There have been recent studies that indicate people, especially teens and young women, feel inadequate because so many of their peers appear to have the perfect life. Social media escalates this “imagined life”, as most people just post the good things going on in their lives--personal accomplishments, new purchases, vacations, weddings, new babies, evenings out. They don’t post photos of the stack of bills waiting to be paid, the kids throwing tantrums, the weeds in the yard, or the divorce papers being signed. Listen, we all know every night is not a steak dinner, some nights it’s a ham sandwich—but when that is all we see of our friend’s lives, it is easy to feel like our average days are not measuring up.  

Exactly like my “illusion” of a clean house, so is the perfect life. We can try our best to clean things up, but the gritty realities sift back in. I appreciate my FB friends who post those real-life photos and tell those less than perfect stories. I have a few young ones on my news feed that make me smile with their photo “fails” …the baby barf on the Sunday outfit, the ginormous mess made by their little hellions, the family photo with that one screaming kiddo…they are all photos of the perfectly imperfect life God has so graciously granted.

Now if you will excuse me, I need to go dust...but I might just close the shutters.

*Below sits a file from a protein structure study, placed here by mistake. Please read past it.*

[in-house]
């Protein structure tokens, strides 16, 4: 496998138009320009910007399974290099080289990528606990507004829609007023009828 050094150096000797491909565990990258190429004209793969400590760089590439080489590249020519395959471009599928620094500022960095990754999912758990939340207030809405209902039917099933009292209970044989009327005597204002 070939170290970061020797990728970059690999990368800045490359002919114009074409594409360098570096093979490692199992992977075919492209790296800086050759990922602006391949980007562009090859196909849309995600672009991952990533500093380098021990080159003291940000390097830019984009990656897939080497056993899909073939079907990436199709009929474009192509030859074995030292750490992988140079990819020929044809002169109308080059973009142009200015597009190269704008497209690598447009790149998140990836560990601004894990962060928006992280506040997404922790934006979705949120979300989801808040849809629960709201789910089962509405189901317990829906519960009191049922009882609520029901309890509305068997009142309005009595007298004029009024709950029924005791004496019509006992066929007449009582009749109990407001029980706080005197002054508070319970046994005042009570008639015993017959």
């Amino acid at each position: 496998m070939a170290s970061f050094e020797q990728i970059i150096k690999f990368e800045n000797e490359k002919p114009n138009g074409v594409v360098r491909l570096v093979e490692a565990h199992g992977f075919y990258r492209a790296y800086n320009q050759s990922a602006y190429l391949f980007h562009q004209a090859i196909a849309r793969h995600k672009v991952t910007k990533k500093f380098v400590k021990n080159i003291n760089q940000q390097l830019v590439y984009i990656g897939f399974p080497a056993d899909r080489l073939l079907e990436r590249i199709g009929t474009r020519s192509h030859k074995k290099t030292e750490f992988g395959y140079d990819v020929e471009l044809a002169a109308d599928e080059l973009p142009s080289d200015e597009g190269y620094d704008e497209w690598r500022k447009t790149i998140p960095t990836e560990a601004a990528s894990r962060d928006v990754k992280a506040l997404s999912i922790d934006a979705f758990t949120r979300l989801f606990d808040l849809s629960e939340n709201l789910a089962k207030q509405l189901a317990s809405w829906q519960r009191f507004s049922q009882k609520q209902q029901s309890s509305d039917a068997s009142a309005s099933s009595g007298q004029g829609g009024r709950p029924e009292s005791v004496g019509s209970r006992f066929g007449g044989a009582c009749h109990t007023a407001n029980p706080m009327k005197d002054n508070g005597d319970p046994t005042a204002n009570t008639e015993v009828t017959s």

Peace, friends.

Wednesday, November 23, 2016

Thanksgiving At The Miller's

I wrote this story a few years back about Thanksgiving at the Miller house.  I am reprinting to lay the groundwork for the recipe that follows. Daddy's dressing is as cherished by my daughters as it is by me, and I want them to be able to make it!  It took me several tries to get it just right.  It will never be as good as Daddy's, but it is close...this year I actually took the time to measure the ingredients, as I have always made it the same way he did--on the fly. It is a very rustic recipe, mixed and blended together with your hands. While I don't make the cornbread from scratch like my mother did, this comes out as a fair representation of what he did. Good Lord, I love the stuff. Imagine the potatoes in this picture above is actually dressing.

Thanksgiving at the Miller's

My dad was a man’s man.  He worked all week repairing tractors, combines, and irrigation motors.  Cooking the Thanksgiving turkey would not fall under any of those job descriptions.